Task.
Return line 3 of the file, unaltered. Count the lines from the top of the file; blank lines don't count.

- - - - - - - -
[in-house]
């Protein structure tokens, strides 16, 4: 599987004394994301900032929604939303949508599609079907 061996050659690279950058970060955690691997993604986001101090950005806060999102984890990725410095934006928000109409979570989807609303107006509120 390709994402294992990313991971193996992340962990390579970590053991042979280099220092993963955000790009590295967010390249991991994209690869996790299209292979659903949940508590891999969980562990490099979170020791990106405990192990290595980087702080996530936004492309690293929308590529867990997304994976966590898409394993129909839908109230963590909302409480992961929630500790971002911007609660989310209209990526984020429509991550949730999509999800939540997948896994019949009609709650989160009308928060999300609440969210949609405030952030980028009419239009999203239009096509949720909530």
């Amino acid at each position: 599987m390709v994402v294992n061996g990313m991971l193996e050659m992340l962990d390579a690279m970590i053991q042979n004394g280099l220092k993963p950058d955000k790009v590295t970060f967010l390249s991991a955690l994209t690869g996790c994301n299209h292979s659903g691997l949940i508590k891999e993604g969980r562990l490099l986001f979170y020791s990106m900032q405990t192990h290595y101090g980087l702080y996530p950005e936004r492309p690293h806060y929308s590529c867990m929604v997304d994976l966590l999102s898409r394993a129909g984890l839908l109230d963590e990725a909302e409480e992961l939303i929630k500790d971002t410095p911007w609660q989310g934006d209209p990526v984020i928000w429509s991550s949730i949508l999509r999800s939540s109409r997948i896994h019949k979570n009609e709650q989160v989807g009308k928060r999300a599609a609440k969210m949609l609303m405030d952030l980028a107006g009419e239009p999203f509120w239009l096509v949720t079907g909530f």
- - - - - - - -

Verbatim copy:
């Amino acid at each position: 599987m390709v994402v294992n061996g990313m991971l193996e050659m992340l962990d390579a690279m970590i053991q042979n004394g280099l220092k993963p950058d955000k790009v590295t970060f967010l390249s991991a955690l994209t690869g996790c994301n299209h292979s659903g691997l949940i508590k891999e993604g969980r562990l490099l986001f979170y020791s990106m900032q405990t192990h290595y101090g980087l702080y996530p950005e936004r492309p690293h806060y929308s590529c867990m929604v997304d994976l966590l999102s898409r394993a129909g984890l839908l109230d963590e990725a909302e409480e992961l939303i929630k500790d971002t410095p911007w609660q989310g934006d209209p990526v984020i928000w429509s991550s949730i949508l999509r999800s939540s109409r997948i896994h019949k979570n009609e709650q989160v989807g009308k928060r999300a599609a609440k969210m949609l609303m405030d952030l980028a107006g009419e239009p999203f509120w239009l096509v949720t079907g909530f």